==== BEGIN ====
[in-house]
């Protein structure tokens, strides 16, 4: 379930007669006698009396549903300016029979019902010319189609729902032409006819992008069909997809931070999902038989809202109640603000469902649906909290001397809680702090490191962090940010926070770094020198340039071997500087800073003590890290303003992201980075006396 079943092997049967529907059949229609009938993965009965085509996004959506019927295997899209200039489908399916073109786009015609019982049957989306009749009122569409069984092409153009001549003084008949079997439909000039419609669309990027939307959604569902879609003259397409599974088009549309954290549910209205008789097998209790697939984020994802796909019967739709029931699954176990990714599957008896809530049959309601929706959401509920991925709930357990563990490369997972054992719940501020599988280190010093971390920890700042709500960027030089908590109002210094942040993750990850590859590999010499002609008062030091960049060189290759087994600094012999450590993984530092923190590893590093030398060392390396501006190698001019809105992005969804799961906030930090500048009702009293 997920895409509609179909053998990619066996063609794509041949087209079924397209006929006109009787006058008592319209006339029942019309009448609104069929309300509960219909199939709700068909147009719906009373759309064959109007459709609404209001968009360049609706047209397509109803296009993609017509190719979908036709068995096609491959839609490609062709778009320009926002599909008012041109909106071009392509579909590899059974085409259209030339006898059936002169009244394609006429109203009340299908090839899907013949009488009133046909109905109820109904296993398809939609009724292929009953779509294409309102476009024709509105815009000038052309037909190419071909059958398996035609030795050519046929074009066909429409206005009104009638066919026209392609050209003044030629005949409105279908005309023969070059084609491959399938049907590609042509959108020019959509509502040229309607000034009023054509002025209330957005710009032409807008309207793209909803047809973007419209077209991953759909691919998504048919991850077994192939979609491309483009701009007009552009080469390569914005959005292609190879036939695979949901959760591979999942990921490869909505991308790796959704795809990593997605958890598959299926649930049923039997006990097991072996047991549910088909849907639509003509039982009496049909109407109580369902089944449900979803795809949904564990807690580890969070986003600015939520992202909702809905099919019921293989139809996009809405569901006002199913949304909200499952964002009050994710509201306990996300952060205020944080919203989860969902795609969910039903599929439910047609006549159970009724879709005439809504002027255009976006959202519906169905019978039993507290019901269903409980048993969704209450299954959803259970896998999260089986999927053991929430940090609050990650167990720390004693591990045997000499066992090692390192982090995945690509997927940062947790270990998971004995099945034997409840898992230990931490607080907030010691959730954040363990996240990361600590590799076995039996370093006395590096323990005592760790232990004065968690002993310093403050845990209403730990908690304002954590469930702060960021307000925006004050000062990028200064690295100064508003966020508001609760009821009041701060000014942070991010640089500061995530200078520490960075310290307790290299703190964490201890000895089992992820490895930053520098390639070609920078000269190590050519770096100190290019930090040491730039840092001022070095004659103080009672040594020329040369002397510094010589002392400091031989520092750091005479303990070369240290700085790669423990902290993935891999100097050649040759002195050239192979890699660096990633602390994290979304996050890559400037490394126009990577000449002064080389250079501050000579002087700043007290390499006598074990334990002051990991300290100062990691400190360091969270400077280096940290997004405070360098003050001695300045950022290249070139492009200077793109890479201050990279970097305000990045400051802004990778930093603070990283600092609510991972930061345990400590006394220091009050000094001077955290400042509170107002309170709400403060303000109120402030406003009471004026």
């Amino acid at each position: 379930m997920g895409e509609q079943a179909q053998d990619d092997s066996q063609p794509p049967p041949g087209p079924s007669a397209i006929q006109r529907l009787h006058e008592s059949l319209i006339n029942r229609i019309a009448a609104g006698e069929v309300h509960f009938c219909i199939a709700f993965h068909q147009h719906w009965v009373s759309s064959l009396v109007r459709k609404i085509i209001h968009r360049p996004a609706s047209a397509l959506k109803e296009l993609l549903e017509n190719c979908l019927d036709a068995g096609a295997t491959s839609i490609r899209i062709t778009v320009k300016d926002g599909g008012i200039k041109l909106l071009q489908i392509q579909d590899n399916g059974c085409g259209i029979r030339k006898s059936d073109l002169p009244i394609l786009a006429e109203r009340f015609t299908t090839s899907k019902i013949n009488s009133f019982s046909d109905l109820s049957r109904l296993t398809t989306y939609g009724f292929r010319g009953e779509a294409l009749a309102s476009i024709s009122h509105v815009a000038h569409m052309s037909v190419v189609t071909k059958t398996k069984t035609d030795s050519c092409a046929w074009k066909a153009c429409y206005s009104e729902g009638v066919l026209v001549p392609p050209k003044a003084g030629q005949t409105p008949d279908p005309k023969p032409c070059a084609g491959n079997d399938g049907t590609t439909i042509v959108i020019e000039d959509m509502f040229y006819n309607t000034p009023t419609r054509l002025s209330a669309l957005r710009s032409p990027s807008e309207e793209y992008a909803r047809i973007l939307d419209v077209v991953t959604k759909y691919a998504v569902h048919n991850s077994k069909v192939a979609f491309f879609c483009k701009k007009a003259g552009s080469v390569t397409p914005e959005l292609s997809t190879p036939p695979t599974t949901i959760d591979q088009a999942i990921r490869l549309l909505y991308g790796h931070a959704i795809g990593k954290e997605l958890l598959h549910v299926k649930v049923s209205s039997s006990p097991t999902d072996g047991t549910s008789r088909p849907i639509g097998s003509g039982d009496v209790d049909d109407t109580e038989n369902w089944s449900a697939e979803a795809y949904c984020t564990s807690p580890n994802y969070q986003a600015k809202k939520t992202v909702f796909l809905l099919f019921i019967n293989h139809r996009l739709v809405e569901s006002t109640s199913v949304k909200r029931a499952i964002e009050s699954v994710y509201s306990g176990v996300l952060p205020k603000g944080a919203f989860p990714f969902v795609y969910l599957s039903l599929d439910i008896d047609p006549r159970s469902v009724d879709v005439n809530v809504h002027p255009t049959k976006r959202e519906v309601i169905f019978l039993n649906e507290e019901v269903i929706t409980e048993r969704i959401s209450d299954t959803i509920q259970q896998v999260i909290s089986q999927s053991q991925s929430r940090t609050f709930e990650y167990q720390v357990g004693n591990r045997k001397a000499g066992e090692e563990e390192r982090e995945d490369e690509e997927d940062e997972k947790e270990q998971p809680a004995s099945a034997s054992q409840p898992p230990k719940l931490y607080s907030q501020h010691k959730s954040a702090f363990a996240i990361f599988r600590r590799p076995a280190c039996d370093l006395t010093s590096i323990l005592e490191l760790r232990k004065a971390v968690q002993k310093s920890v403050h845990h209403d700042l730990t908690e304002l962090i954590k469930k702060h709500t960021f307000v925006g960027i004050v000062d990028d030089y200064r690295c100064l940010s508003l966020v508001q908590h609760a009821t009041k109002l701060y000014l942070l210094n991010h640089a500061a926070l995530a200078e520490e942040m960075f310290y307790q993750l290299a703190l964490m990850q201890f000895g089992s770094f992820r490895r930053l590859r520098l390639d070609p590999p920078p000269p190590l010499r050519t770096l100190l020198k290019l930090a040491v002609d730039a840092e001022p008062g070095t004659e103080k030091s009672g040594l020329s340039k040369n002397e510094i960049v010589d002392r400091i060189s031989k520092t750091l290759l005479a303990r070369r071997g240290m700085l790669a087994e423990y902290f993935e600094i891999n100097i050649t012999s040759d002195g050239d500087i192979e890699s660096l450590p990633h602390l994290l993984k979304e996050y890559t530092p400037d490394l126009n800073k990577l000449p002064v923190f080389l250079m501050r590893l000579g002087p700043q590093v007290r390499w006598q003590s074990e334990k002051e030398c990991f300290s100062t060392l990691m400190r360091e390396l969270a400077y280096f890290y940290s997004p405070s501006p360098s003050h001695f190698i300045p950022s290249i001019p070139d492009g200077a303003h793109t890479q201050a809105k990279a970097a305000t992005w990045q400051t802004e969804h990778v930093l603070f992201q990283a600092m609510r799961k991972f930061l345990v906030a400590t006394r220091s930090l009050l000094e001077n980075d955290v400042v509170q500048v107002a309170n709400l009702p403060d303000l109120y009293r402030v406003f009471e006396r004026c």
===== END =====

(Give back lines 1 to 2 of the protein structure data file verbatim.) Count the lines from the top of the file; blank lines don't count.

[in-house]
């Protein structure tokens, strides 16, 4: 379930007669006698009396549903300016029979019902010319189609729902032409006819992008069909997809931070999902038989809202109640603000469902649906909290001397809680702090490191962090940010926070770094020198340039071997500087800073003590890290303003992201980075006396 079943092997049967529907059949229609009938993965009965085509996004959506019927295997899209200039489908399916073109786009015609019982049957989306009749009122569409069984092409153009001549003084008949079997439909000039419609669309990027939307959604569902879609003259397409599974088009549309954290549910209205008789097998209790697939984020994802796909019967739709029931699954176990990714599957008896809530049959309601929706959401509920991925709930357990563990490369997972054992719940501020599988280190010093971390920890700042709500960027030089908590109002210094942040993750990850590859590999010499002609008062030091960049060189290759087994600094012999450590993984530092923190590893590093030398060392390396501006190698001019809105992005969804799961906030930090500048009702009293 997920895409509609179909053998990619066996063609794509041949087209079924397209006929006109009787006058008592319209006339029942019309009448609104069929309300509960219909199939709700068909147009719906009373759309064959109007459709609404209001968009360049609706047209397509109803296009993609017509190719979908036709068995096609491959839609490609062709778009320009926002599909008012041109909106071009392509579909590899059974085409259209030339006898059936002169009244394609006429109203009340299908090839899907013949009488009133046909109905109820109904296993398809939609009724292929009953779509294409309102476009024709509105815009000038052309037909190419071909059958398996035609030795050519046929074009066909429409206005009104009638066919026209392609050209003044030629005949409105279908005309023969070059084609491959399938049907590609042509959108020019959509509502040229309607000034009023054509002025209330957005710009032409807008309207793209909803047809973007419209077209991953759909691919998504048919991850077994192939979609491309483009701009007009552009080469390569914005959005292609190879036939695979949901959760591979999942990921490869909505991308790796959704795809990593997605958890598959299926649930049923039997006990097991072996047991549910088909849907639509003509039982009496049909109407109580369902089944449900979803795809949904564990807690580890969070986003600015939520992202909702809905099919019921293989139809996009809405569901006002199913949304909200499952964002009050994710509201306990996300952060205020944080919203989860969902795609969910039903599929439910047609006549159970009724879709005439809504002027255009976006959202519906169905019978039993507290019901269903409980048993969704209450299954959803259970896998999260089986999927053991929430940090609050990650167990720390004693591990045997000499066992090692390192982090995945690509997927940062947790270990998971004995099945034997409840898992230990931490607080907030010691959730954040363990996240990361600590590799076995039996370093006395590096323990005592760790232990004065968690002993310093403050845990209403730990908690304002954590469930702060960021307000925006004050000062990028200064690295100064508003966020508001609760009821009041701060000014942070991010640089500061995530200078520490960075310290307790290299703190964490201890000895089992992820490895930053520098390639070609920078000269190590050519770096100190290019930090040491730039840092001022070095004659103080009672040594020329040369002397510094010589002392400091031989520092750091005479303990070369240290700085790669423990902290993935891999100097050649040759002195050239192979890699660096990633602390994290979304996050890559400037490394126009990577000449002064080389250079501050000579002087700043007290390499006598074990334990002051990991300290100062990691400190360091969270400077280096940290997004405070360098003050001695300045950022290249070139492009200077793109890479201050990279970097305000990045400051802004990778930093603070990283600092609510991972930061345990400590006394220091009050000094001077955290400042509170107002309170709400403060303000109120402030406003009471004026």